The British defence secretary, Ben Wallace, has admitted the process for bringing Ukrainian refugees to the UK has “not been quick enough” and that it has been made more difficult by sending refugees to Paris from Calais.
He said efforts by the Ukrainians had shown that Vladimir Putin would not win the war in Ukraine and that the country would be impossible to occupy. “You try occupying a country the size of France and Germany put together with 44 million people,” he told BBC Radio 4’s Today programme.
“This will be Putin’s end, this country, and so it should be, because of not only their spirit and their moral purpose on their side, the Ukrainians, but also because it will be an impossible task to occupy such a people in a country.”
Wallace expressed frustration when asked about the issues with visas, and said he was “not the home secretary” but that he had been assured that changes would be made.
The home secretary, Priti Patel, told MPs on Monday that “we have staff in Calais, we have support on the ground” but the Home Office later said that a new processing centre for visas would be set up “en route to Calais” where refugees have been turned away at the crossing, having driven across Europe.
On Monday afternoon, there were still signs telling refugees to go to centres in Paris or Brussels.
About 300 visas have been issued for Ukrainians with relatives in the UK, compared with about 1,800 in Ireland, 30,000 in Germany and half a million in Poland.
Wallace said that the MoD would give operation support to processing visas but acknowledged the process had been flawed.
“It’s difficult for those people – why wouldn’t it be? – to go all the way back to Paris,” Wallace told BBC Breakfast. “We need to upscale it, I know that the home secretary has already doubled, or trebled in some cases, more people in different processing centres. We can do more, we will do more.
“It’s not the case that we are only allowing 300 people in, it is the case that the system has not been quick enough, which is what we’re going to address.”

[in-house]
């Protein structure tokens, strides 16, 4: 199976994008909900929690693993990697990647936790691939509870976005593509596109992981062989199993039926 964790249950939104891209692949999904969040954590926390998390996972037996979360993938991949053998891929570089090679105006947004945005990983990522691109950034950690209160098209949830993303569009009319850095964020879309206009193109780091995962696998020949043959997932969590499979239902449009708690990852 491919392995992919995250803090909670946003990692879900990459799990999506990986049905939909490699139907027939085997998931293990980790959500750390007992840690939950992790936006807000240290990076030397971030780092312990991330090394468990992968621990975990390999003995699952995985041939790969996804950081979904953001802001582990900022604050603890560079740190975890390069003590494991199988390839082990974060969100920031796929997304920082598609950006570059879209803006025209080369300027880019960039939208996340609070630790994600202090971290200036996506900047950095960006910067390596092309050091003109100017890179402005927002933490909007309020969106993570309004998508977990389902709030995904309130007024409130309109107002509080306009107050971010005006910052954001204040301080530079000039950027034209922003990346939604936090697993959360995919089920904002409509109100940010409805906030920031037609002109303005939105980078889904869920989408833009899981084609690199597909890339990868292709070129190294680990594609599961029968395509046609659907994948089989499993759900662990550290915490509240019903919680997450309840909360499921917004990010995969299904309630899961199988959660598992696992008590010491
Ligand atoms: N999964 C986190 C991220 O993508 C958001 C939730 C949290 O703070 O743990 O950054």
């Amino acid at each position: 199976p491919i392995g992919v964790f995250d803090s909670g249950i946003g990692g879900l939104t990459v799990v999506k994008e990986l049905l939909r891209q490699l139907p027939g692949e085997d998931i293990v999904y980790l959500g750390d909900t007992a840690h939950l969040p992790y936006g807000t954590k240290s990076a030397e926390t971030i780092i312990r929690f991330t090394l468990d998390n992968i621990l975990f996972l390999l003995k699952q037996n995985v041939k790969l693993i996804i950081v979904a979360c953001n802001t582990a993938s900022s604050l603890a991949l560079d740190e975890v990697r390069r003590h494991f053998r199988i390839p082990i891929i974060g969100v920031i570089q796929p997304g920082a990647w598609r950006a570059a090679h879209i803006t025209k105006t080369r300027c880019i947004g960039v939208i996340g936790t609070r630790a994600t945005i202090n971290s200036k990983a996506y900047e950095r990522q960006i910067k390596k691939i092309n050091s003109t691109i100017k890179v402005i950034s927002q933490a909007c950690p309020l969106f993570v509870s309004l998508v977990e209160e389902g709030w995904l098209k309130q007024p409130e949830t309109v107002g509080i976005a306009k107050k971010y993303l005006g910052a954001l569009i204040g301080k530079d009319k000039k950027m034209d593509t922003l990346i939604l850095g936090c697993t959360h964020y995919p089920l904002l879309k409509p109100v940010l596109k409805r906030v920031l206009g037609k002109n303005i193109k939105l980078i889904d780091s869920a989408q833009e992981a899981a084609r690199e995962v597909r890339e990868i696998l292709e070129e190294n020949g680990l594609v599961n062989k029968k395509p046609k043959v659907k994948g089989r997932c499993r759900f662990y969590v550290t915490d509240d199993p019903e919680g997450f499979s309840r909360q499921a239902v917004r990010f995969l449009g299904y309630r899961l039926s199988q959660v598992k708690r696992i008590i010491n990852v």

Wallace said that Putin had misjudged the effects the war would have on the people of Russia. “Whatever we think about President Putin, he is done. He is a spent force in the world. No one will be taking his phone calls in the long term,” Wallace said.
“He has exhausted his army, he is responsible for thousands of Russian soldiers being killed, responsible for innocent people being killed, civilians being killed in Ukraine. He is reducing his economy to zero, because the international community has decided that is absolutely unacceptable, what he’s done.
“So he is a spent force in the world and I don’t know whether he thinks that’s a clever thing to be, but that diminishes his own country in the world and he has to take responsibility for that.”
The Ukrainian president, Volodymyr Zelenskiy, will speak to MPs in a historic video address, the first time such an address has been facilitated in the House of Commons chamber. Wallace said he had been “privileged to meet” Zelenskiy and praised his leadership.
“He is young, he is modern, his values are what President Putin hates, and that is why President Putin is so determined to try to snuff out the values of Ukraine. Well, we are not going to let that happen.”